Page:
FIGHT FOR YOUR RIGHTS
John Oliver: Why Washington D.C. Should Be the 51st State
It doesn’t have a voting representative in Congress, and the Republicans seem hell-bent on denying it statehood. Yes, it sucks to live in D.C.
It sucks to live in Washington, D.C.—or so says John Oliver, the surprisingly nimble political satirist and host of HBO’s Last Week Tonight. Yes, if you thought Sen. Marco Rubio making The Hill’s ultra-silly list of the “50 Most Beautiful People” on Capitol Hill was bad, well, that’s just the tip of the iceberg for D.C. residents.
“There is one U.S. territory that suffers a lack of representation in D.C., and that is D.C. itself,” Oliver announced on Last Week.
District of Columbia license plates say “taxation without representation” for a reason. If you’re a resident of D.C., you’re forced to shell out for federal taxes and can fight in wars, yet no member of Congress is there to fight on your behalf, even though D.C.’s population eclipses that of states like Vermont and Wyoming, and its GDP is higher than 16 other states.Oliver noted that when the Dalai Lama came to visit D.C. some years back “…he wondered why ‘a small pocket’ of people living in the world’s ‘champion of democracy’ lacked full voting rights,” calling the practice, “Quite strange”—and Tibet isn’t exactly a bastion of democracy.The District of Columbia does have Eleanor Holmes Norton, who acts as delegate to the U.S. Congress representing D.C., but “she basically has pretend power,” Oliver said, since she votes by committee, can’t vote on the House floor, can’t vote on tax reform, and can’t vote on whether the country should go to war.
There’s strange historical precedent here, including a clause in the U.S. Constitution granting Congress the power to “exercise exclusive Legislation in all Cases whatsoever” over the district. Residents in D.C. couldn’t even vote in presidential elections until 1964, and it took a constitutional amendment to grant them that right. Also, D.C. residents weren’t allowed to elect a mayor and City Council until July 17, 1966—when they were granted “Home Rule”—but it was still required that all legislation, including the city’s budget, be subject to congressional approval.
So for over two decades, Norton has introduced a series of bills trying to grant D.C. statehood or a vote in Congress—to no avail.
“Over the years, Congress has repeatedly stepped in when D.C. is about to do anything they disapprove of,” said Oliver.
Last November, 70 percent of D.C. voters approved Initiative 71 to legalize marijuana, but then congressional Republicans stepped in and enacted a rider preventing them from allocating funds to pass the law—which, Oliver said, doesn’t square with the Republican ethos of “limited government” and “states’ rights.”Rep. Jason Chaffetz (R-UT), a member of the House Oversight Committee, tried to justify stomping all over D.C.’s rights with the following explainer: “Well, Washington, D.C., is not a state. Washington, D.C., has a lot to offer, but…free rein on marijuana use? I just don’t buy that. I just don’t think that’s the way they should operate. So, states’ rights? Yes. But Washington, D.C., is not a state.”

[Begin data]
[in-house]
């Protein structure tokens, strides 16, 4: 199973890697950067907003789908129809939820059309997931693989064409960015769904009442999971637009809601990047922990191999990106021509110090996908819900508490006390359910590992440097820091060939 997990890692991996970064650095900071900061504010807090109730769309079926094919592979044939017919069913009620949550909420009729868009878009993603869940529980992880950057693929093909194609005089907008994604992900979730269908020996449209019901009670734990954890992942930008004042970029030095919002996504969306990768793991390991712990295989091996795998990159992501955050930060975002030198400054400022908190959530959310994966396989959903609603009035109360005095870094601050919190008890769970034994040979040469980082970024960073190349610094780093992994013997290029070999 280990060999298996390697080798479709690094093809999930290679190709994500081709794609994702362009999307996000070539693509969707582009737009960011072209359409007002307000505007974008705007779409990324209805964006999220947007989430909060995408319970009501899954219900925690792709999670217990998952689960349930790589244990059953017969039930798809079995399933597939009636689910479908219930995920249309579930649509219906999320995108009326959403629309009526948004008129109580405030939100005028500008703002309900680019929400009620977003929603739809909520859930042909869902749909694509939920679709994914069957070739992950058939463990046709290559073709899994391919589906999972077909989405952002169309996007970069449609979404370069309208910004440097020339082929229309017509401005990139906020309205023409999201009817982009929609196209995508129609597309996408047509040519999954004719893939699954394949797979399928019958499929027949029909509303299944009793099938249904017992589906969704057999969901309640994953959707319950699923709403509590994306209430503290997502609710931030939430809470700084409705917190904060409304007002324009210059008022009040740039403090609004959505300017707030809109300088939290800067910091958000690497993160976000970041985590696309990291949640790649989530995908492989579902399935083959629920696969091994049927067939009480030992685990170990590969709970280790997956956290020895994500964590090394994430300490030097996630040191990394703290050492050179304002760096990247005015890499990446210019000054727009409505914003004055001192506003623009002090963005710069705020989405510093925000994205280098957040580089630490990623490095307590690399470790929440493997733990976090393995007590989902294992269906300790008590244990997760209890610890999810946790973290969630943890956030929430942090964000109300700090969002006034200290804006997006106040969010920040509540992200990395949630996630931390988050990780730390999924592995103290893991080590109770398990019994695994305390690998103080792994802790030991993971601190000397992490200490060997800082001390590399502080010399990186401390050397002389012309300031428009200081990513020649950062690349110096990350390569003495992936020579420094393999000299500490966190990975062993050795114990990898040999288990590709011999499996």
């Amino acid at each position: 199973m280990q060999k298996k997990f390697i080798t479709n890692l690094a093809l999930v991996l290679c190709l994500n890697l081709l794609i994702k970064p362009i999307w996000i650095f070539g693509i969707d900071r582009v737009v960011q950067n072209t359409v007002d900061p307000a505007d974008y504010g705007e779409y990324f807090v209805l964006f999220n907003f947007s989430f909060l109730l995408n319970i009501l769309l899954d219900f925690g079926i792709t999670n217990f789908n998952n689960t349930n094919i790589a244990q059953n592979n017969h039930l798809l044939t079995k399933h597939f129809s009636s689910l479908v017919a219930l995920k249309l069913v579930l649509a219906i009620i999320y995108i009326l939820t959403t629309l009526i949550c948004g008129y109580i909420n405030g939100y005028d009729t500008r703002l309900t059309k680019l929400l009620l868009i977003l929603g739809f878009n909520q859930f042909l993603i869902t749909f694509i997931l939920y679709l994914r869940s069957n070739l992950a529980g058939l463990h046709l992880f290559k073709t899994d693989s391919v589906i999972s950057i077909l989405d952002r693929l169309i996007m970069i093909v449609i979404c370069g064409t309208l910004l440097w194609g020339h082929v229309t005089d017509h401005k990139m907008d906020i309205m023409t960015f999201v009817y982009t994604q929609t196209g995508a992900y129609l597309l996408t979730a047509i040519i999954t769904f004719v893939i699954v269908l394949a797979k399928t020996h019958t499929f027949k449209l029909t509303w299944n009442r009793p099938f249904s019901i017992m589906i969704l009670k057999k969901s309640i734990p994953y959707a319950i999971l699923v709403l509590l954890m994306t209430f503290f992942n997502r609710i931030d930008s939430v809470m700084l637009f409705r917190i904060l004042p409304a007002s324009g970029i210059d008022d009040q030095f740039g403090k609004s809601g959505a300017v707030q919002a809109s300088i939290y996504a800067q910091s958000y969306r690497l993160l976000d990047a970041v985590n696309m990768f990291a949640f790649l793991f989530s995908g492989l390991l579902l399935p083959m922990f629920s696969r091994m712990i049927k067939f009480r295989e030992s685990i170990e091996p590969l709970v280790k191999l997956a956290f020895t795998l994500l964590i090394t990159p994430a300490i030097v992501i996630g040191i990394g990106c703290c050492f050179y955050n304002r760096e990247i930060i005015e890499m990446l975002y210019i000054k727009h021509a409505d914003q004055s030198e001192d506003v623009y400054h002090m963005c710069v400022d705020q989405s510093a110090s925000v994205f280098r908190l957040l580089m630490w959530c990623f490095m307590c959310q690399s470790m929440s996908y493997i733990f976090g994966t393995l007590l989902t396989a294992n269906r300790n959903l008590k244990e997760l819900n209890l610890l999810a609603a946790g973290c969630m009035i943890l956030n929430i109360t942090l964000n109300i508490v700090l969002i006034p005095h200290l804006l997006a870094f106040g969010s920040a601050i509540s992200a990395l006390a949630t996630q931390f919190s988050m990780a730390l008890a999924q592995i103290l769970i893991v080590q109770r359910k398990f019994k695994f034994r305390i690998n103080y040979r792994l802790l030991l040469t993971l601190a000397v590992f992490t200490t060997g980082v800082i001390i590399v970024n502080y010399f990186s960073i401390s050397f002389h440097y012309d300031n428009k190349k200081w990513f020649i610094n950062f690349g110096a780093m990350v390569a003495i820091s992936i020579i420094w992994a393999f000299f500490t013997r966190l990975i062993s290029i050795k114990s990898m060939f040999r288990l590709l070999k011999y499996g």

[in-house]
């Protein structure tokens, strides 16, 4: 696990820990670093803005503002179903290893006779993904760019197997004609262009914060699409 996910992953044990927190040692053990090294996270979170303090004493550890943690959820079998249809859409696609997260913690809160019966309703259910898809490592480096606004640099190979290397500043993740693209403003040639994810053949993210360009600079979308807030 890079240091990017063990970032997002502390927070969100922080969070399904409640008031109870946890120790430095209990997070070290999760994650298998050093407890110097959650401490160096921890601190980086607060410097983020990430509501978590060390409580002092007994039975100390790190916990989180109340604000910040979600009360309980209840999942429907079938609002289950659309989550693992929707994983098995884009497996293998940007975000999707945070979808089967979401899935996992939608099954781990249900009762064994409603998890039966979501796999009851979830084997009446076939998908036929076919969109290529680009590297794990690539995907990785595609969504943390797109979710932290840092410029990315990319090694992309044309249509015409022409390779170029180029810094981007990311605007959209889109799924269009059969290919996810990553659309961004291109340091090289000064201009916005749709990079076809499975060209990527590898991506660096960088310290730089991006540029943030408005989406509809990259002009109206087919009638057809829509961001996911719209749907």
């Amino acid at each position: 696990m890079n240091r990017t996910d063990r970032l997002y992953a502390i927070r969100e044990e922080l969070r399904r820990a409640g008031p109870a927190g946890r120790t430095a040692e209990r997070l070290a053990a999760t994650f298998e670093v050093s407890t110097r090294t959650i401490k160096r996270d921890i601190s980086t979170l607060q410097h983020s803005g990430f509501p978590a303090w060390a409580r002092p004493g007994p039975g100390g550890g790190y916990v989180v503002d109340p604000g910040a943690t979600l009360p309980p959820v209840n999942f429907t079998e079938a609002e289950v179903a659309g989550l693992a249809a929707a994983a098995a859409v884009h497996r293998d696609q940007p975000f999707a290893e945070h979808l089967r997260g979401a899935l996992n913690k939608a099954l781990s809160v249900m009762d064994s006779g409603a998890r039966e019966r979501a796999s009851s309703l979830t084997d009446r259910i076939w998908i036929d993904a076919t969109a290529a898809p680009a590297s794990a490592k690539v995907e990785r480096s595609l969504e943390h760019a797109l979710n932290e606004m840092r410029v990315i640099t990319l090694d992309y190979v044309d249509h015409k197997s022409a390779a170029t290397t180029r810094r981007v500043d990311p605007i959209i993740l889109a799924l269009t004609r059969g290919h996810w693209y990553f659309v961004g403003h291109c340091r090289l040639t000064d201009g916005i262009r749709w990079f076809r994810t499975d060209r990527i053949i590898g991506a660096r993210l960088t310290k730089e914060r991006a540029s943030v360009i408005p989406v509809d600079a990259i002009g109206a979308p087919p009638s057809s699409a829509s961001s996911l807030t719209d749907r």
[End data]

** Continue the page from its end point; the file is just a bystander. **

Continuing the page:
But that isn’t even the half of it. “The award for the most depressingly cynical thing that has ever been said about D.C. actually goes to our current president, who in 2011 avoided a government shutdown by striking a deal with John Boehner that included prohibiting D.C. from spending its own money on abortions for low-income women, saying, ‘John, I will give you D.C. abortion. I am not happy about it,’” Oliver said.
It seems that it’s been the GOP congressmen who, time and again, have sought to limit D.C.’s voting power or fought its right to statehood. Back in 2009, a bill to give D.C. a vote was introduced in the Senate, and the Senate did, according to Oliver, “the most dickish thing imaginable” by passing it with an itty-bitty addition: an amendment that would repeal all of D.C.’s gun control laws, including its ban on semi-automatic weapons; remove criminal penalties for possession of unregistered firearms; and alter its ability to enact future gun control legislation.
“As a result of that amendment, the bill was dropped, and D.C. hasn’t been close to getting a vote since,” said Oliver.
Yep. It sucks to live in D.C.